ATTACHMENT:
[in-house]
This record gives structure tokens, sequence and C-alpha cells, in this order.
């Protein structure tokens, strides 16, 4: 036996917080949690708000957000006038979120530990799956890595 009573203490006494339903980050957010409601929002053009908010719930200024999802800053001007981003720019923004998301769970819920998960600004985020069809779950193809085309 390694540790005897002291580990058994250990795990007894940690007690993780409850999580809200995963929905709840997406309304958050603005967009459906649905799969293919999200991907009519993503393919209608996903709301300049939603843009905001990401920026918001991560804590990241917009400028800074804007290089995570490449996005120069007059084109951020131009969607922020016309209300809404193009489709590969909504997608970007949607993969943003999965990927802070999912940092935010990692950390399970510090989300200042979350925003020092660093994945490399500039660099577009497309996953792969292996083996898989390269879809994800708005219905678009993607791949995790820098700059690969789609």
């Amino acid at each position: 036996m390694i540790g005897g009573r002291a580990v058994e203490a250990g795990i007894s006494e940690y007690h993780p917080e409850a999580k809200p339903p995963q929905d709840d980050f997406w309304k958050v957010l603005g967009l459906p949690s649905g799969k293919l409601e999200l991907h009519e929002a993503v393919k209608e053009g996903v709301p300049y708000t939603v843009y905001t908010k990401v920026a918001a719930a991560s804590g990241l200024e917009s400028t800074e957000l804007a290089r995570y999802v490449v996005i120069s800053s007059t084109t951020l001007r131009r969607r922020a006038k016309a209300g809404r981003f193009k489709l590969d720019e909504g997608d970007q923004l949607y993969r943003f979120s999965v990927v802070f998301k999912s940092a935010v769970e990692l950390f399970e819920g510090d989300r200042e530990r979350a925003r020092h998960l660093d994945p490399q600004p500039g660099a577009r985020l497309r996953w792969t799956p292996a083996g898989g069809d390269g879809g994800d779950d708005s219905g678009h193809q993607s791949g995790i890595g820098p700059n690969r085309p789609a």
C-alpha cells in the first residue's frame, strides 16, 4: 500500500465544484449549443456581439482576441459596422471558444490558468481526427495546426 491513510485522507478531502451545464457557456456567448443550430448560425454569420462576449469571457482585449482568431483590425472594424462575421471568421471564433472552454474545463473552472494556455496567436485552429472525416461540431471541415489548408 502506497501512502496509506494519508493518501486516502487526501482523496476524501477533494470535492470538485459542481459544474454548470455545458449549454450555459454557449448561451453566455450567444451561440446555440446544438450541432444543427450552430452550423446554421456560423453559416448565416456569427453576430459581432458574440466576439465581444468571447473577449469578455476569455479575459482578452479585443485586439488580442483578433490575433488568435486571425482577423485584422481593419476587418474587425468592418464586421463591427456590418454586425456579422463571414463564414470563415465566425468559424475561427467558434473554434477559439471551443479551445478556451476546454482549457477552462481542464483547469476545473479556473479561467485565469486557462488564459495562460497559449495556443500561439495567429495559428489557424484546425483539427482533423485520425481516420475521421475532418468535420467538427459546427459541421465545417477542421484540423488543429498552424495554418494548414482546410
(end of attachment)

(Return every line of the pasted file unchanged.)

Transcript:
[in-house]
This record gives structure tokens, sequence and C-alpha cells, in this order.
């Protein structure tokens, strides 16, 4: 036996917080949690708000957000006038979120530990799956890595 009573203490006494339903980050957010409601929002053009908010719930200024999802800053001007981003720019923004998301769970819920998960600004985020069809779950193809085309 390694540790005897002291580990058994250990795990007894940690007690993780409850999580809200995963929905709840997406309304958050603005967009459906649905799969293919999200991907009519993503393919209608996903709301300049939603843009905001990401920026918001991560804590990241917009400028800074804007290089995570490449996005120069007059084109951020131009969607922020016309209300809404193009489709590969909504997608970007949607993969943003999965990927802070999912940092935010990692950390399970510090989300200042979350925003020092660093994945490399500039660099577009497309996953792969292996083996898989390269879809994800708005219905678009993607791949995790820098700059690969789609």
């Amino acid at each position: 036996m390694i540790g005897g009573r002291a580990v058994e203490a250990g795990i007894s006494e940690y007690h993780p917080e409850a999580k809200p339903p995963q929905d709840d980050f997406w309304k958050v957010l603005g967009l459906p949690s649905g799969k293919l409601e999200l991907h009519e929002a993503v393919k209608e053009g996903v709301p300049y708000t939603v843009y905001t908010k990401v920026a918001a719930a991560s804590g990241l200024e917009s400028t800074e957000l804007a290089r995570y999802v490449v996005i120069s800053s007059t084109t951020l001007r131009r969607r922020a006038k016309a209300g809404r981003f193009k489709l590969d720019e909504g997608d970007q923004l949607y993969r943003f979120s999965v990927v802070f998301k999912s940092a935010v769970e990692l950390f399970e819920g510090d989300r200042e530990r979350a925003r020092h998960l660093d994945p490399q600004p500039g660099a577009r985020l497309r996953w792969t799956p292996a083996g898989g069809d390269g879809g994800d779950d708005s219905g678009h193809q993607s791949g995790i890595g820098p700059n690969r085309p789609a």
C-alpha cells in the first residue's frame, strides 16, 4: 500500500465544484449549443456581439482576441459596422471558444490558468481526427495546426 491513510485522507478531502451545464457557456456567448443550430448560425454569420462576449469571457482585449482568431483590425472594424462575421471568421471564433472552454474545463473552472494556455496567436485552429472525416461540431471541415489548408 502506497501512502496509506494519508493518501486516502487526501482523496476524501477533494470535492470538485459542481459544474454548470455545458449549454450555459454557449448561451453566455450567444451561440446555440446544438450541432444543427450552430452550423446554421456560423453559416448565416456569427453576430459581432458574440466576439465581444468571447473577449469578455476569455479575459482578452479585443485586439488580442483578433490575433488568435486571425482577423485584422481593419476587418474587425468592418464586421463591427456590418454586425456579422463571414463564414470563415465566425468559424475561427467558434473554434477559439471551443479551445478556451476546454482549457477552462481542464483547469476545473479556473479561467485565469486557462488564459495562460497559449495556443500561439495567429495559428489557424484546425483539427482533423485520425481516420475521421475532418468535420467538427459546427459541421465545417477542421484540423488543429498552424495554418494548414482546410